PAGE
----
Even in a city of a million stories, the tale of Joe Ades stands out in a crowd - a dapper British street salesman charming people into buying a simple tool . . . and along the way having the time of his life.
"When you peel a potato, it doesn't matter whether you're right-handed, left-handed, or like a politician underhanded . . ."
"He loved selling the peeler, it was his favorite thing," Ruth Ades Laurent said of her father, whom New Yorkers knew as 'The Peeler Man."
"Look at that, you've never used a peeler sharper!"
"It" was a Swiss stainless-steel peeler that Joe came across in the early '90s, and thought people would buy.
"You get one for five, you get five for twenty."
Turns out, he was right.
"His philosophy was that a small amount of money builds quickly," Ruth said.
He sold tens of thousands. You do the math!
"Carrots, potatoes, celery, everything you want sliced thin, and it works," said one happy woman customer.
A born performer, Joe made the sidewalk his stage, his routine the pitch.
"You do it right, you get paid; you do it wrong, you don't get paid," he said in a 2008 interview. "It's as simple as that."
Ades did it right . . . very right. It's said he once made $100,000 in a weekend.
Which helps explain the other side of Joe Ades. The Rolls Royce. The Park Avenue apartment. The Good Life.
"There's always a thrill, always a thrill," he said.
. . . but what really thrilled this peddler-by-day was New York at night . . . fine restaurants, theatre, jazz.
His favorite spot was at the exclusive Pierre Hotel, where he'd sip champagne and listen to Kathleen Landis play piano.
Joe turned a lot of heads.
"People thought, like, he was an actor," Landis said. "A lot of people thought he was Sean Connery, because he was always so well-dressed, and so well-put-together."
But Ades was never ashamed of what he did. In fact, Joe loved being recognized.
"Occasionally people would come up and say, 'Oh, you're the peeler guy,'" said Ruth. "And other times, they would just look at him, and think, I know I've seen that man!"
Joe met Estelle Pascoe, his fourth wife, at the Pierre.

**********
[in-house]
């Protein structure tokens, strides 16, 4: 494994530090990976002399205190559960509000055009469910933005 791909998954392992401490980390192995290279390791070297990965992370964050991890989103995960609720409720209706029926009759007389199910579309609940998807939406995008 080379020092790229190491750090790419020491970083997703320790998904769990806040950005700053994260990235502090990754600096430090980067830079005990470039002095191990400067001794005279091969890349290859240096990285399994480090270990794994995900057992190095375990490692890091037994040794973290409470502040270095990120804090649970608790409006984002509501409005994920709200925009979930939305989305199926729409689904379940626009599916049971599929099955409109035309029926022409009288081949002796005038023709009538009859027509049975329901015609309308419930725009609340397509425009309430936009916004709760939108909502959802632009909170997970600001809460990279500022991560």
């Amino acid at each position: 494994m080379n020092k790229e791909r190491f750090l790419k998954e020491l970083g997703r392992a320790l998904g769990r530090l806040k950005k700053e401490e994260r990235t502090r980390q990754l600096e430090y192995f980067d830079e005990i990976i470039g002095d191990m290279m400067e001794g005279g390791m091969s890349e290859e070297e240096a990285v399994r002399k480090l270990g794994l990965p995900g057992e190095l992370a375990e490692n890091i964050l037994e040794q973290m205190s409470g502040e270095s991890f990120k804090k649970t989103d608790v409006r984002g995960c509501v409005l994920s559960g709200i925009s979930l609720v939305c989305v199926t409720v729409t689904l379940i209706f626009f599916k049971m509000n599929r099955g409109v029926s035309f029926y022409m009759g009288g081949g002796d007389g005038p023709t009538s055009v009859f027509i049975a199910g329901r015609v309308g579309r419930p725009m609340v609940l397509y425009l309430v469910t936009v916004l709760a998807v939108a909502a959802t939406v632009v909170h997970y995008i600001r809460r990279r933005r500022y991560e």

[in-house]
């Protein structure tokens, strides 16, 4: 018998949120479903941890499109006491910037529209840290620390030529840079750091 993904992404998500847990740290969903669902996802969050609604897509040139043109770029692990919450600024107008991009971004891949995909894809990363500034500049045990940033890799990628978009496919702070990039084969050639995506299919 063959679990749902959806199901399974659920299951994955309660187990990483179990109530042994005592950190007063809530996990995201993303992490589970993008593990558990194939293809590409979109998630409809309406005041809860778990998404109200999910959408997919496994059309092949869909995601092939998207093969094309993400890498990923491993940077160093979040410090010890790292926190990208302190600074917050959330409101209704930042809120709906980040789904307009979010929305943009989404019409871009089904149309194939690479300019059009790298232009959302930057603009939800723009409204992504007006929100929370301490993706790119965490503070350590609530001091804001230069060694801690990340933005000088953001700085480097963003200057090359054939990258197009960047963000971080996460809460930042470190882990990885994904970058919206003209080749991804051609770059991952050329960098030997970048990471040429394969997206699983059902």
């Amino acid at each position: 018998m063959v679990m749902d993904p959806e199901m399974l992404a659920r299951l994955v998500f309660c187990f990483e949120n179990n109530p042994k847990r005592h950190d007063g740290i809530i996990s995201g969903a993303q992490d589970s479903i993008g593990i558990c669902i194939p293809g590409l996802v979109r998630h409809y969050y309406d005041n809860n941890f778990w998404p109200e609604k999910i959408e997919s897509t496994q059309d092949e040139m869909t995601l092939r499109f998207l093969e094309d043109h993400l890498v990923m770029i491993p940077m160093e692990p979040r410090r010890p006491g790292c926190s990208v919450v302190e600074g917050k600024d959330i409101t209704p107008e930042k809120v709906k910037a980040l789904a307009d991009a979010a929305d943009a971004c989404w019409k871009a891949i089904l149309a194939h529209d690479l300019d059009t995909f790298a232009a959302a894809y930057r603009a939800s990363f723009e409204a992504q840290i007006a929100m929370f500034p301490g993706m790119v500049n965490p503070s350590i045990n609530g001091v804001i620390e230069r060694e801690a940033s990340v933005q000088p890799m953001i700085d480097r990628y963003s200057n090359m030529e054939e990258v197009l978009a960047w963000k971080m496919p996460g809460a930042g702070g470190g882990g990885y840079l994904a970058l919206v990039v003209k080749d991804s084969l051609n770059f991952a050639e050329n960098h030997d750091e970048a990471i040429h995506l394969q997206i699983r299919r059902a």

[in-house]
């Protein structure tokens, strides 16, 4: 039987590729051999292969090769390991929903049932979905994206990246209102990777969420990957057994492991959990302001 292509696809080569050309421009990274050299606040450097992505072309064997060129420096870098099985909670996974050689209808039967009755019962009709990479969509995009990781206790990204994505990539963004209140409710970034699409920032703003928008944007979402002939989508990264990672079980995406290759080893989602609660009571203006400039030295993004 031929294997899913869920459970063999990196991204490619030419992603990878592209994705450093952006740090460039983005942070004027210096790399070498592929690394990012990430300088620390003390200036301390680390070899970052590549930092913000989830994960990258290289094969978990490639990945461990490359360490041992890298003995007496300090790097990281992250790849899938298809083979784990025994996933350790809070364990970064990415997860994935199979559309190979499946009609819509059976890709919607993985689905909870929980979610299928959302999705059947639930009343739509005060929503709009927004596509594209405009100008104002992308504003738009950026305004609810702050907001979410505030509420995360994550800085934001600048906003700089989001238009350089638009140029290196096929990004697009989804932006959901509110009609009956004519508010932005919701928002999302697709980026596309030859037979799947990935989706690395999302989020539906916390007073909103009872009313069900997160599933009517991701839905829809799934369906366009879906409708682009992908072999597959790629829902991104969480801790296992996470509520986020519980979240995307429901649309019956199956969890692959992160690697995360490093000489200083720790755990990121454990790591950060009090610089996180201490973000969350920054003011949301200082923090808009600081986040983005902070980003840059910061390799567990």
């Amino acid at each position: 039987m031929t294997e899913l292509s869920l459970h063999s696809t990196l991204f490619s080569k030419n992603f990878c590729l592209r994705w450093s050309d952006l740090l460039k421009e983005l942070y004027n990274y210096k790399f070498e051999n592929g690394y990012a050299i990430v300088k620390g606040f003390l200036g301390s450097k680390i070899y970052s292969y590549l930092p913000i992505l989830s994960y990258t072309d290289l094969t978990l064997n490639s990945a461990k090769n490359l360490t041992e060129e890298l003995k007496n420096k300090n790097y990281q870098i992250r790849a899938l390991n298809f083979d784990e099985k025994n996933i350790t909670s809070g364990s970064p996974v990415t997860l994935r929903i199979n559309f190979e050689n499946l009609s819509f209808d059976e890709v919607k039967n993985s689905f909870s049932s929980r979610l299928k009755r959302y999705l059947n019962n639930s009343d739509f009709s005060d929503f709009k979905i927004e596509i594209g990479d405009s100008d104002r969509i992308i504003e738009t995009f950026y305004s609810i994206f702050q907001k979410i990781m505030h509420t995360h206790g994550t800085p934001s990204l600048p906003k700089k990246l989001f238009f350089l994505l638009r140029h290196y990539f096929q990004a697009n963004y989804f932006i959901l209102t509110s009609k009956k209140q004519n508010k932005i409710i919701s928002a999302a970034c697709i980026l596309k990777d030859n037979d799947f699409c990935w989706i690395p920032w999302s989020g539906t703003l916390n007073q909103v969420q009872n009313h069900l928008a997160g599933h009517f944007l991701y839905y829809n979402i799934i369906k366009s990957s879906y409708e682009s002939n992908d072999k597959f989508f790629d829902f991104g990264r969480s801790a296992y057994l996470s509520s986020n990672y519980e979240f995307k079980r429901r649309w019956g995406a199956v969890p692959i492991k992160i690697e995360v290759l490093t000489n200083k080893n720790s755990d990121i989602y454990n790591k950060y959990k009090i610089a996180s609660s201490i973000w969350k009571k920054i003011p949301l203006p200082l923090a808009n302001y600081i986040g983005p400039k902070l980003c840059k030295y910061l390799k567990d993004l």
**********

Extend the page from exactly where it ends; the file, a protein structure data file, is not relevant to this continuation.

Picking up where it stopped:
They lived in style . . . while he worked the street. He stored his peelers in the maid's room.
"He kind of straddled two worlds?" Altschul asked.
"He did," said Ruth. "Well, really, in his mind, it was really one. It was one."
"You turn the whole potato to French fries in no time . . . "
Ruth's father never told anyone how much money he made, but it was enough to spoil his family - even send his daughter to Columbia University.
Although Joe could have retired, he never planned to. "I can't imagine retiring," Joe said in 2008. "Retiring is like stopping living."
But a year ago, after a night out listening to jazz - the week he'd become an American citizen - Joe Ades died in his sleep. He was 75.
Which could have been the end to this story . . . but there's a new chapter.
Ruth has decided to follow in her father's footsteps. She showed us boxes of peelers.
"They're all packed, they're all from Switzerland. Dad imported them directly himself," Ruth said.
"Dad used to say, you know, 'Why can't you learn the peeler?'" she laughed. "'Because somebody should be able to take over.' That's my big regret, actually. I wish that I would have learned the peeler when he was alive, and, you know, we could've worked together. And I used to put it off - you know, 'Yeah, I'll do it Dad, when I'm ready.'"
We caught her on the street in New York, peddling her wares. Some people spoke of her famed father: "We saw your dad do it for years," one man said.
And she had the patter down:
"When you peel a potato, it doesn't matter whether you're left-handed, right-handed, or like a politician underhanded . . ."
"I feel very close to my Dad when I'm doing it, yeah," Ruth said. "I mean, it makes me sad that he's not here. I often think when I'm working that my Dad's standing on the outskirts of the crowd, you know, watching."
Small's Jazz Club
183 West 10th Street
New York, NY 10014